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Temple of Aššur at Assur

a Pleiades place resource

Creators: Jamie Novotny Copyright © The Contributors. Sharing and remixing permitted under terms of the Creative Commons Attribution 3.0 License (cc-by).
Last modified Jun 04, 2022 09:50 AM History
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From the second half of the third millennium BC until 614 BC, there was a temple in Assur dedicated to the city’s tutelary deity Aššur. The temple was excavated by W. Andrae in 1903–05 and 1909–12. The earliest and latest textual records for construction work on Aššur’s temple date respectively to the time of Šalim-aḫum, an early old Assyrian king, and the reign of Ashurbanipal (668–631 BC), Assyria’s last great king. According to the Middle Assyrian king Shalmaneser I (1263–1234 BC) and the Neo-Assyrian ruler Esarhaddon (680–669 BC), Ušpia, a tribal ancestor of the Old Assyrian king Šamšī-Adad I (ca. 1808–1776 BC), was the building’s founder. In 614 BC, when the city was captured by the Medes, the temple was destroyed.

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According to the Götteradressbuch (George 1992: pp. 176–179 no. 20 lines 144–146 = BTTo GAB A lines 1–3), Ešarra was the name of the entire temple, Eḫursaggalkurkurra was the name of Aššur's cella, and Eḫursaggula was the name of the šuḫūru-house. Note that some Assyrian inscriptions, however, give the impression that Eḫursaggalkurkurra was the main temple and that Eḫursaggula was the cella.

There is textual evidence that the following Assyrian kings worked on the Aššur temple at Assur over the course of its long history: Šalim-aḫum, Erišum I, Šamšī-Adad I, Aššur-nārārī I, Erība-Adad I, Adad-nārārī I, Shalmaneser I, Tukultī-Ninurta I, Aššur-rēša-iši I, Ašur-dan II, Tukultī-Ninurta II, Ashurbanipal II, Shalmaneser III, Šamšī-Adad V, Adad-nārārī III, Ašur-dan III, Tiglath-pileser III, Sargon II, Sennacherib, Esarhaddon, and Ashurbanipal. The plan of the temple changed and expanded over time, most notably during the reigns of the Old Assyrian king Šamšī-Adad I and the Neo-Assyrian ruler Sennacherib.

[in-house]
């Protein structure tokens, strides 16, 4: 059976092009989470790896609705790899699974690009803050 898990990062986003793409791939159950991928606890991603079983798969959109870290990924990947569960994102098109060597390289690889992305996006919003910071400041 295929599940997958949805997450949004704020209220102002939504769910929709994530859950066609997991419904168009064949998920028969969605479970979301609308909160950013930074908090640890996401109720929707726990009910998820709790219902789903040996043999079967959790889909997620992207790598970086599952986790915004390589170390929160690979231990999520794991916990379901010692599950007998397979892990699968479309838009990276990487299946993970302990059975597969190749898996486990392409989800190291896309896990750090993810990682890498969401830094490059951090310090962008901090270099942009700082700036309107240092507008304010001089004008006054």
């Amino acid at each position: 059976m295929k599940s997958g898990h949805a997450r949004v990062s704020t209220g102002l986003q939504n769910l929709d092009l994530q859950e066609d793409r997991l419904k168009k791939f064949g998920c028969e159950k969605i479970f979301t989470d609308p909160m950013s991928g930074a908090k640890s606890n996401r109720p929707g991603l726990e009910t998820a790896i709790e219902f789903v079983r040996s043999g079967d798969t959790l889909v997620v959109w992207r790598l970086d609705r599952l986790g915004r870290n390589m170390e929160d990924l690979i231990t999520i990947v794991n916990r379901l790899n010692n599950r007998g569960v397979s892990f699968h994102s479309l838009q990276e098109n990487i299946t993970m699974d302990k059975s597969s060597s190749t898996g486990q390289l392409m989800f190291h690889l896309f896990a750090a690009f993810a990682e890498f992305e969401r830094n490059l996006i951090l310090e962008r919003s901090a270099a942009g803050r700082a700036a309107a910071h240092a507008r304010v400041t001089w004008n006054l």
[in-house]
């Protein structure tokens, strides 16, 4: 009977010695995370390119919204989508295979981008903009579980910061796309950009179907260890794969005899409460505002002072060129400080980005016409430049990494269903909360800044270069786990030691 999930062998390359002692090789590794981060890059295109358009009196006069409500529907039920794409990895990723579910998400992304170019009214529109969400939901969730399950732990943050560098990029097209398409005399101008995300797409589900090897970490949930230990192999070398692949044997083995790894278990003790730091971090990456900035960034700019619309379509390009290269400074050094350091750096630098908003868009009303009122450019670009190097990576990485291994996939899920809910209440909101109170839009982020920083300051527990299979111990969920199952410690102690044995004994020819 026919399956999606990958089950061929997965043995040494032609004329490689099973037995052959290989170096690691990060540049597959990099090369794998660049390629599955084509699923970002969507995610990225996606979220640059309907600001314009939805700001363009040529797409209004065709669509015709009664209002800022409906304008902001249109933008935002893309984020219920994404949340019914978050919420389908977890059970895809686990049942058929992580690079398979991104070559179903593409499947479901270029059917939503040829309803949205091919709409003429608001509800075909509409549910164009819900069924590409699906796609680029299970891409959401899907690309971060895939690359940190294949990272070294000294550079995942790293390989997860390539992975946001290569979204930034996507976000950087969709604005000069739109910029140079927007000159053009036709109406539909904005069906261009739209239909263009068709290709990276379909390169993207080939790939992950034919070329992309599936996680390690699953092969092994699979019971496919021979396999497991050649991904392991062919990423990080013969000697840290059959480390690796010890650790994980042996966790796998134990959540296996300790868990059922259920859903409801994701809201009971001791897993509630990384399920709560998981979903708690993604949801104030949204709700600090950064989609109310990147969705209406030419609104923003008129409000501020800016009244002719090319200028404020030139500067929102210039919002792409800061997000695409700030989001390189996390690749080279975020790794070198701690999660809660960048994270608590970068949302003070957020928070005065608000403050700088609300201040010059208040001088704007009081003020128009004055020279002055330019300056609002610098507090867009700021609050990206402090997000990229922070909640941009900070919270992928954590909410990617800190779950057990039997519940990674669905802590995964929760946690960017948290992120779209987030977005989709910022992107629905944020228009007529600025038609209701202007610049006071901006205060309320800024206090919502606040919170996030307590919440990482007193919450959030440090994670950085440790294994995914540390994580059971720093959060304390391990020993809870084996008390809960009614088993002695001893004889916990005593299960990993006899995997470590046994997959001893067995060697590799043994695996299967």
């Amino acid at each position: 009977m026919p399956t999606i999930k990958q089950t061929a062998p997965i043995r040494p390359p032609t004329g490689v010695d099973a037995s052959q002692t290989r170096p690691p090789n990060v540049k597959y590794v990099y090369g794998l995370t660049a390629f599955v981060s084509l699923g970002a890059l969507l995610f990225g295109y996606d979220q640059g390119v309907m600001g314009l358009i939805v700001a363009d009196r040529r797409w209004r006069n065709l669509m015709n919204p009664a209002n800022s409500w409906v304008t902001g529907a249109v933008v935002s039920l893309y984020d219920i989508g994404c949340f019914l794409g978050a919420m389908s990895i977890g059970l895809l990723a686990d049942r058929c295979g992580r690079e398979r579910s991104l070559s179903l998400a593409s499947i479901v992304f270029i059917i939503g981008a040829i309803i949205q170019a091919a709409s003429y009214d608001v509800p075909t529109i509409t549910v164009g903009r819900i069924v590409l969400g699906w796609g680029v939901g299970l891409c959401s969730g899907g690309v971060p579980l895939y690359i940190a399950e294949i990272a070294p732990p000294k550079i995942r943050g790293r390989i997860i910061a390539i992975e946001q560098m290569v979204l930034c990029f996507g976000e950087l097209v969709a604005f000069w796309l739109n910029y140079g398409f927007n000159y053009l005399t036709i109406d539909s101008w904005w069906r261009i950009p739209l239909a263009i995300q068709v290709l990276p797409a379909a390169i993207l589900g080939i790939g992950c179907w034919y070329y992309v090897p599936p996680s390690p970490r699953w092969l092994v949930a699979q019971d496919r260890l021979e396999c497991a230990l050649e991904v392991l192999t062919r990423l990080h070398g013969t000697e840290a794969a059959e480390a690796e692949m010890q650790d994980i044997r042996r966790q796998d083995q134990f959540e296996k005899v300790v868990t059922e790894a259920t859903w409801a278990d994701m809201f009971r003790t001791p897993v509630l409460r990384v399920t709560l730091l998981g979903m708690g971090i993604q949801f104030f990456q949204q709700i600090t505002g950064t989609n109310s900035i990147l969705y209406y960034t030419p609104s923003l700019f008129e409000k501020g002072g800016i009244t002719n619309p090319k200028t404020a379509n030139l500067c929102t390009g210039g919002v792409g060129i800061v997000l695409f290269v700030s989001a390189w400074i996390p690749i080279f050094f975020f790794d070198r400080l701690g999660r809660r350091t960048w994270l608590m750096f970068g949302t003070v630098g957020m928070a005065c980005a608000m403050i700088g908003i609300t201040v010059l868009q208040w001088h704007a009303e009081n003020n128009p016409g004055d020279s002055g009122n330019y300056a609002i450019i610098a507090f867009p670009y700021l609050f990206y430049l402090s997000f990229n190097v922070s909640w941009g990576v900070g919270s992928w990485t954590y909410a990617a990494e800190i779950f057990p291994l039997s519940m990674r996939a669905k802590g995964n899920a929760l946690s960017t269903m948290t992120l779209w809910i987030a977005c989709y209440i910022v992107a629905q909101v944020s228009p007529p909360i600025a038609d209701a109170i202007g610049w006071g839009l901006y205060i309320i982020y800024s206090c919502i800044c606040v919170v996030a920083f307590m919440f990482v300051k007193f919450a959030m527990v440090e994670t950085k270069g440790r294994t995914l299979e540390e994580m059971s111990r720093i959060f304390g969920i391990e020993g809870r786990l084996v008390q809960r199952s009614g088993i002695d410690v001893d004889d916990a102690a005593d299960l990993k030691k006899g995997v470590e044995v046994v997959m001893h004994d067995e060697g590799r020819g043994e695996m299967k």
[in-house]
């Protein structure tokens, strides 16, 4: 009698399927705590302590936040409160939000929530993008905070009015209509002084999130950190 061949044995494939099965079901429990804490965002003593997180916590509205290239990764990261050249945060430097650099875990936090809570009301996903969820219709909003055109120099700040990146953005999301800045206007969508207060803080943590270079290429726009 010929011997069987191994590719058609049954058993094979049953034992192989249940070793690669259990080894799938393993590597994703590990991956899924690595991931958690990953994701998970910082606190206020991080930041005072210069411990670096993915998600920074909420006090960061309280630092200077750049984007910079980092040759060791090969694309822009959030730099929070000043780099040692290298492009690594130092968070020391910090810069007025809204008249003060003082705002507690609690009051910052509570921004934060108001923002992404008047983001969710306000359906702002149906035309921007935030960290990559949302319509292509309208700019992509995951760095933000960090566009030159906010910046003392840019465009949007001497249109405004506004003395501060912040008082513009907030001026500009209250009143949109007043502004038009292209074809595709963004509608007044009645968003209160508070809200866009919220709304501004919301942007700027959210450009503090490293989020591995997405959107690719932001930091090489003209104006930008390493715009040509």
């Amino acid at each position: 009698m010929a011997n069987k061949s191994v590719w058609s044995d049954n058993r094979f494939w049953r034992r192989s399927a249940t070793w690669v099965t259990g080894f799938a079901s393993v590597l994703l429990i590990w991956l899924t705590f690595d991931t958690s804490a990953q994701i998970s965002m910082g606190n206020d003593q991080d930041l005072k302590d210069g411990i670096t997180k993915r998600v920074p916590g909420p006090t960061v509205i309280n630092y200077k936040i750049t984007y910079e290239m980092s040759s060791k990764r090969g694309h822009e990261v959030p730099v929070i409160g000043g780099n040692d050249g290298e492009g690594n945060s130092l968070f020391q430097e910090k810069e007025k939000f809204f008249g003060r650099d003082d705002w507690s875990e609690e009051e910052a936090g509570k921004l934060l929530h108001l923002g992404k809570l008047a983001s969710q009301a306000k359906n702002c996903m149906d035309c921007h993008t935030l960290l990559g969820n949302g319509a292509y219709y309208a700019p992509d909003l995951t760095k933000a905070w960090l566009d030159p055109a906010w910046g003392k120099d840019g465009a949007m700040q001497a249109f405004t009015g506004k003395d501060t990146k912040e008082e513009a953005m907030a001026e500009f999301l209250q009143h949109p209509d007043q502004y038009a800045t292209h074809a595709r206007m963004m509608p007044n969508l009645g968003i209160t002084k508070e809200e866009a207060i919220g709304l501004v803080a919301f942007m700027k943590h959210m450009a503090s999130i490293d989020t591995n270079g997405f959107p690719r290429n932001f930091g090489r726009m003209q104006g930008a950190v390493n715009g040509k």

As part of religious reforms that took place after the sack and destruction of Babylon in late 689 BC, Sennacherib remodeled and rebuilt the central sanctuary of the Aššur temple in an attempt to replicate the Esagil complex at Babylon.  A new, multi-room complex, the so-called “Ostanbau,” was built onto the existing structure. That addition was modelled on Esagil’s square-shaped “Sublime Court,” which was, according to inscriptions of his son Esarhaddon (Leichty 2011 Esarhaddon 104 iii 50–51), a replica of the constellation known as the “Field” (ikû, the “Square of Pegasus”). Although Sennacherib himself does not record that the eight-gated complex that he had built onto Aššur’s temple was a replica of a key part of Marduk’s temple, it is clear from later texts that the “Ostanbau” was in fact modelled on Esagil’s “Sublime Court” and its celestial counterpart, the “Square of Pegasus,” and was intended to create a link between heaven and earth, principally since the one at Babylon had been severed in 689 BC. Despite the fact that Sennacherib’s changes to the Aššur temple were very unpopular, his son and immediate successor Esarhaddon refused to revert the plan of the temple back to its pre-689 design.

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Jamie Novotny, 'Temple of Aššur at Assur: a Pleiades place resource', Pleiades: A Gazetteer of Past Places, 2022 <> [accessed: 15 June 2024]

            {{cite web |url= |title=Places: 457530554 (Temple of Aššur at Assur) |author=Novotny, J. |accessdate=June 15, 2024 10:29 am |publisher=Pleiades}}